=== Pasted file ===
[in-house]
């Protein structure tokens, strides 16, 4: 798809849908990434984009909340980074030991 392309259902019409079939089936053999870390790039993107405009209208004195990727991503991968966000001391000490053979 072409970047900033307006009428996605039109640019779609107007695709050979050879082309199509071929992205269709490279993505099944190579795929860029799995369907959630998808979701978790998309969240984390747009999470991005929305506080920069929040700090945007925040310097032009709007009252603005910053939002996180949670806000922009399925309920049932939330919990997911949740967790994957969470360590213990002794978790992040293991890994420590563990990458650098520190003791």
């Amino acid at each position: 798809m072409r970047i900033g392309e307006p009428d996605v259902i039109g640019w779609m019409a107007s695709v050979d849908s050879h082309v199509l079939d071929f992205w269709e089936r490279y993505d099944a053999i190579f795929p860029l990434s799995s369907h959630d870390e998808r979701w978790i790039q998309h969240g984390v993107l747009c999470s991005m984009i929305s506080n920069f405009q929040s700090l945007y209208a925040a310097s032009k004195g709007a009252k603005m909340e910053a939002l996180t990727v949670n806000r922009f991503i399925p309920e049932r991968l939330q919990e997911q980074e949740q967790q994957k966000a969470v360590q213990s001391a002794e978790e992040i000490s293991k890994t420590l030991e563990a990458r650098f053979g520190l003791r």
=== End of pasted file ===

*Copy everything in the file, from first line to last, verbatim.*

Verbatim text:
[in-house]
């Protein structure tokens, strides 16, 4: 798809849908990434984009909340980074030991 392309259902019409079939089936053999870390790039993107405009209208004195990727991503991968966000001391000490053979 072409970047900033307006009428996605039109640019779609107007695709050979050879082309199509071929992205269709490279993505099944190579795929860029799995369907959630998808979701978790998309969240984390747009999470991005929305506080920069929040700090945007925040310097032009709007009252603005910053939002996180949670806000922009399925309920049932939330919990997911949740967790994957969470360590213990002794978790992040293991890994420590563990990458650098520190003791």
């Amino acid at each position: 798809m072409r970047i900033g392309e307006p009428d996605v259902i039109g640019w779609m019409a107007s695709v050979d849908s050879h082309v199509l079939d071929f992205w269709e089936r490279y993505d099944a053999i190579f795929p860029l990434s799995s369907h959630d870390e998808r979701w978790i790039q998309h969240g984390v993107l747009c999470s991005m984009i929305s506080n920069f405009q929040s700090l945007y209208a925040a310097s032009k004195g709007a009252k603005m909340e910053a939002l996180t990727v949670n806000r922009f991503i399925p309920e049932r991968l939330q919990e997911q980074e949740q967790q994957k966000a969470v360590q213990s001391a002794e978790e992040i000490s293991k890994t420590l030991e563990a990458r650098f053979g520190l003791r």